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Swing Chapter 17. (Advanced topics) Trees. Easy for reading, Click here!

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Swing Chapter 17. (Advanced topics) Trees. Easy for reading, Click here!

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Page: 5/7 



Previous Page Previous Page (4/7) - Next Page (6/7) Next Page
Subpages: 1. JTree 
2.
Basic JTree example 
3.
Directories tree: part I - Dynamic node retrieval 
4. Directories tree: part II - Popup menus and programmatic navigation 
5. Directories tree: part III - Tooltips 
6. JTree and XML documents 
7. Custom editors and renderers 

17.5  Directories tree: part III - tooltips

As we discussed in chapter 5, tooltips are commonly used to display helpful information. In this example we will show how to use tooltips specific to each tree cell. The key point (which is mentioned in the JTree documentation, but can be easily overlooked) is to register the tree component with the ToolTipManager instance:

  ToolTipManager.sharedInstance().registerComponent(myTree);

Without doing this, no tooltips will appear over our tree (refer back to chapter 2, section 2.5, for more about shared instances and service classes).

The JTree component overrides the getToolTipText(MouseEvent ev) method inherited from JComponent, and delegates this call to the tree's cell renderer component. By implementing the getToolTipText(MouseEvent ev) method in our renderer we can allow cell-specific tooltips. Specifically, we can can return the tooltip text as a String depending on the last node passed to the getTreeCellRendererComponent() method. Alternatively we can subclass our JTree component and provide our own getToolTipText() implementation. We use the latter method here.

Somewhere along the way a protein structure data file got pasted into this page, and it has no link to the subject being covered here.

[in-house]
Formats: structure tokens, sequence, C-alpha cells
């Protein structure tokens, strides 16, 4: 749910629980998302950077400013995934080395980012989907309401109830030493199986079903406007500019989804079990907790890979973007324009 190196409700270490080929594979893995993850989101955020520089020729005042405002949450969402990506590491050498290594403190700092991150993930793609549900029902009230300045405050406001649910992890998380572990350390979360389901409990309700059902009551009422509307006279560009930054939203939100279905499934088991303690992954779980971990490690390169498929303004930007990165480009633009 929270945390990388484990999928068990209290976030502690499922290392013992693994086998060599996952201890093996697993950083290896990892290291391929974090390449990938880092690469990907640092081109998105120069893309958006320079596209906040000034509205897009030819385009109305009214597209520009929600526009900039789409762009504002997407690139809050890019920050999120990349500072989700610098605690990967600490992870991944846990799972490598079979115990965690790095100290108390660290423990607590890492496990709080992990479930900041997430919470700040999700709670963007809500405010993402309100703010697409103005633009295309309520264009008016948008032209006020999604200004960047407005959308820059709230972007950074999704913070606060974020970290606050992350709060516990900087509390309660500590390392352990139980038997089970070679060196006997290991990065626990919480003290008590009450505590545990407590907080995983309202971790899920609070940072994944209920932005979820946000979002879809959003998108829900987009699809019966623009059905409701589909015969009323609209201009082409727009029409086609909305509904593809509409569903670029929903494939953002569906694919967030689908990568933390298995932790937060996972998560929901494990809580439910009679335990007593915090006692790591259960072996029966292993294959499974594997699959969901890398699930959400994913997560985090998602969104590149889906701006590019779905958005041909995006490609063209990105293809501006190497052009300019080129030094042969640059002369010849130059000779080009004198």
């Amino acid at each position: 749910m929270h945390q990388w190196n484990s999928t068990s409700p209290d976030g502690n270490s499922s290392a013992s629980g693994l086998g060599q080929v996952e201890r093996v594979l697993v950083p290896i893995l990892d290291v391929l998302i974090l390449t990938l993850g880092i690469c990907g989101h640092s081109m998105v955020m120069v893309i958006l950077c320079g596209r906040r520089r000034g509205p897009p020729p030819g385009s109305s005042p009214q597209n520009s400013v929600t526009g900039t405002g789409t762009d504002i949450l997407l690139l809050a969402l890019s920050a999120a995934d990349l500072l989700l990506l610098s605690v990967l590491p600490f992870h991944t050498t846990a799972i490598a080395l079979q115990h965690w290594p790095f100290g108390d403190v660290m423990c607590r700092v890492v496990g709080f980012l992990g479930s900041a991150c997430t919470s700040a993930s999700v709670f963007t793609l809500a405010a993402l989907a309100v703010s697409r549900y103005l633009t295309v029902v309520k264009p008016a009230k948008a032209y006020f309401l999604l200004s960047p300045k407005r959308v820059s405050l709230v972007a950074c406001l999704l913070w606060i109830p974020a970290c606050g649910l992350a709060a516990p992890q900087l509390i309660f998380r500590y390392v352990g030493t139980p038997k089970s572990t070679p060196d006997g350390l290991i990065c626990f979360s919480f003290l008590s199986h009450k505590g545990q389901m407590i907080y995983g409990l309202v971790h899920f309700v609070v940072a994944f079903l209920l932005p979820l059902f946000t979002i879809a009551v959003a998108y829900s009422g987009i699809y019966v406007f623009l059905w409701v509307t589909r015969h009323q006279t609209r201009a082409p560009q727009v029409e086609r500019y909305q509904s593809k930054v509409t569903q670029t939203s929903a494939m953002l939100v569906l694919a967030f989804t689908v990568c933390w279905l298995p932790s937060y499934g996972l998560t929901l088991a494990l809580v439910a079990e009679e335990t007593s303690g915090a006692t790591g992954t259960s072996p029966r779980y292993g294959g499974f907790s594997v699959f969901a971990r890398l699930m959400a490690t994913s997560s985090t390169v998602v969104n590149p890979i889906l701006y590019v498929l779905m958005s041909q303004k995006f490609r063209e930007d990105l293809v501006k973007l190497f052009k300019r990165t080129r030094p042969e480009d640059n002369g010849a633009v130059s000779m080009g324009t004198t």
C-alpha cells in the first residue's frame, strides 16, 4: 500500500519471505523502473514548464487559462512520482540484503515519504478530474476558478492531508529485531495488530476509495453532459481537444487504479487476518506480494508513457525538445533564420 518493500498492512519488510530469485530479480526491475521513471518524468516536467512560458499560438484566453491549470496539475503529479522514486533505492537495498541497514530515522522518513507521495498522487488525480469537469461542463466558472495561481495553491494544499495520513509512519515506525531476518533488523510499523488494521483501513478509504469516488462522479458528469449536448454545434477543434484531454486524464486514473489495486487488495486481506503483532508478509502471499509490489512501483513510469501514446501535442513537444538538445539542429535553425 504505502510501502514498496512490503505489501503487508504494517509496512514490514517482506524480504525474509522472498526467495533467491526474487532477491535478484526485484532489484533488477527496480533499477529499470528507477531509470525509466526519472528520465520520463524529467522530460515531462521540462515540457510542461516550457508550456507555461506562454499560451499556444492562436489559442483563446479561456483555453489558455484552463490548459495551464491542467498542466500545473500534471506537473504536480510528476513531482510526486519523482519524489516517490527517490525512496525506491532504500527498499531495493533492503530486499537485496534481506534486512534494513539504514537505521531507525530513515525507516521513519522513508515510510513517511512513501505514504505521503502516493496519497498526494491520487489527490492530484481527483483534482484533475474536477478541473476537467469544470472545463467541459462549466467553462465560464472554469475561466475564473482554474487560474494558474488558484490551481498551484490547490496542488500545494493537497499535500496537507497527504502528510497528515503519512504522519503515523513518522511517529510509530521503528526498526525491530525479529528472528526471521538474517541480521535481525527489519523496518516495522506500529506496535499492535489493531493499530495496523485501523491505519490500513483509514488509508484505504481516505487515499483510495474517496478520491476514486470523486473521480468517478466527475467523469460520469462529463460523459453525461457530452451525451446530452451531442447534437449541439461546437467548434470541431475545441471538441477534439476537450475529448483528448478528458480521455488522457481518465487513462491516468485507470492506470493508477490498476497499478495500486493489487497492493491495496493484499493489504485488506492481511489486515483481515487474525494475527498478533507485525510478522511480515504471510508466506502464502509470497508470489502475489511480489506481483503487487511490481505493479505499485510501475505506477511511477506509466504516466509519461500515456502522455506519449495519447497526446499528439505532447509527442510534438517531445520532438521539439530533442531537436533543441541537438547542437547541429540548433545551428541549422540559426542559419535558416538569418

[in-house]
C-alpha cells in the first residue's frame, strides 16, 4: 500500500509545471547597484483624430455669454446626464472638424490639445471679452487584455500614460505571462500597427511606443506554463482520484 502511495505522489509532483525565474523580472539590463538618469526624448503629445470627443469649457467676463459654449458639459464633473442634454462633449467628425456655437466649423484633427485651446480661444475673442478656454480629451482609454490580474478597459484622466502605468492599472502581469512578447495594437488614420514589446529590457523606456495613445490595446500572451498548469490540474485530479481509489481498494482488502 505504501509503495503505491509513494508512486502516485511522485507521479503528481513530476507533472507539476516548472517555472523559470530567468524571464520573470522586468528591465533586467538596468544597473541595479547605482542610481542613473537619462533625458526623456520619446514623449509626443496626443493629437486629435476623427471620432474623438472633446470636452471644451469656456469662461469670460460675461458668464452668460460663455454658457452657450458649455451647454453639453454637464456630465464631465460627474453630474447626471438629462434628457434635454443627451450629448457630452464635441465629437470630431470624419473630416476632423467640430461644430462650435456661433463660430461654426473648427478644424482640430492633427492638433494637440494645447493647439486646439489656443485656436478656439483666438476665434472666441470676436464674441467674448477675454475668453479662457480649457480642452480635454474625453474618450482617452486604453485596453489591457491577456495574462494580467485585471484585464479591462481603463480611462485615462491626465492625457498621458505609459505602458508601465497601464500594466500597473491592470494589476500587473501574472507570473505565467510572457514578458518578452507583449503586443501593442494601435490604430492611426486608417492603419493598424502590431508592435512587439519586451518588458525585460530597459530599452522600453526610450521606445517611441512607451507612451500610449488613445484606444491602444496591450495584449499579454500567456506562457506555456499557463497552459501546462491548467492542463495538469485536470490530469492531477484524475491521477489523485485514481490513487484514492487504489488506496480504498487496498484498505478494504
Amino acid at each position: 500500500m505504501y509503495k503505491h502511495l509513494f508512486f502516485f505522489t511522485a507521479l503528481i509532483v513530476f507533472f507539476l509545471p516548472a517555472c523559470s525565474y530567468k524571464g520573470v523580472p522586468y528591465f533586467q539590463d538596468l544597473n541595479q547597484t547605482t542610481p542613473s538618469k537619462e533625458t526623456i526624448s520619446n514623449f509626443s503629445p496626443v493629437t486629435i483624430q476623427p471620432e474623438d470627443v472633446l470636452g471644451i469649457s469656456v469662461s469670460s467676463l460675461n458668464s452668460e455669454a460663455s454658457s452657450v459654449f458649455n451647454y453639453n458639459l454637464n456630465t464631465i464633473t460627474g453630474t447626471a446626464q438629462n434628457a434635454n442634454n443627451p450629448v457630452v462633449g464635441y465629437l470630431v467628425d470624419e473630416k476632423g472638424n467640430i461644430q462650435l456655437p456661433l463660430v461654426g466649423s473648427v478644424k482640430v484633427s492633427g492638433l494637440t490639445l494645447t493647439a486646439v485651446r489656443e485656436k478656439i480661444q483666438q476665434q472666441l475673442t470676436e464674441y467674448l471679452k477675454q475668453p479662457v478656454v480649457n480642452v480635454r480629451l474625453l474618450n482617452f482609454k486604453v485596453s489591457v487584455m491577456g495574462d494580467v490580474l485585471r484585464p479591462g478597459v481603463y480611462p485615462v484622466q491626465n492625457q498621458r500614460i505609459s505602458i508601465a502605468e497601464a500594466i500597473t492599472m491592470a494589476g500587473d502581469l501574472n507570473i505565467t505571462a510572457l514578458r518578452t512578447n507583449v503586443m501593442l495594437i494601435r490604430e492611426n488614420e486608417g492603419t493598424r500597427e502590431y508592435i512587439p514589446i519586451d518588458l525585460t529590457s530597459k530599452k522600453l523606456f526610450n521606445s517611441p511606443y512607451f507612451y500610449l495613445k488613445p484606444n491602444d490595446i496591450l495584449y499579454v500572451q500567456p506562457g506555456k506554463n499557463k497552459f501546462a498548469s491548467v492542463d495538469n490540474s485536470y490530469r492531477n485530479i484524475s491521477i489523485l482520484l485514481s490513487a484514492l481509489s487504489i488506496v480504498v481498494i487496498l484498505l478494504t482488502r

Figure 17.5 JTree with node-specific tooltips.

<<file figure17-5.gif>>

The Code: FileTree2.java

see \Chapter17\4

import java.awt.*;

import java.awt.event.*;

import java.io.*;

import java.util.*;

import javax.swing.*;

import javax.swing.tree.*;

import javax.swing.event.*;

public class FileTree3 extends JFrame

{

  // Unchanged code from section 17.4

  public FileTree3() {

    super("Directories Tree [Tool Tips]");

    setSize(400, 300);

    getContentPane().setLayout(new BorderLayout());

    // Unchanged code

    m_model = new DefaultTreeModel(top);

    m_tree = new JTree(m_model)

    {

      public String getToolTipText(MouseEvent ev)

      {

        if(ev == null)

          return null;

        TreePath path = m_tree.getPathForLocation(ev.getX(),

          ev.getY());

        if (path != null)

        {

          FileNode fnode = getFileNode(getTreeNode(path));

          if (fnode==null)

            return null;

          File f = fnode.getFile();

          return (f==null ? null : f.getPath());

        }

        return null;

      }

    };

    ToolTipManager.sharedInstance().registerComponent(m_tree);

    // The rest of the code is unchanged

Understanding the Code

Class FileTree3

This example anonymously subclasses the JTree component to override getToolTipText(MouseEvent ev), which finds the path closest to the current mouse location, determines the FileNode at the end of that path, and returns the full file path to that node as a String for use as tooltip text. Also note that our JTree component is manually registered with the shared instance of ToolTipManager, as discussed above.

Running the Code

Figure 17.5 shows our directories tree application displaying a tooltip with text specifying the full path of the directory corresponding to the node nearest to the current mouse location.

UI Guideline : Tooltips as an aid to selection

Tooltips have two really useful advantages for tree cells. Trees have a habit of wandering off to the right hand side of a display, particularly in deep hierarchies. This may result in cell labels being clipped. Using the tooltip to display the full length cell label, will speed selection and prevent the need for scrolling.

The second use is shown clearly in this example. The tooltip is used to unravel the hierarchy. This would be particularly useful when the original root node is off screen. The User can see quickly, the full hierarchical path to the selected cell. This is a very powerful aid to correct selection. Another example of additional coding effort providing improved usability.



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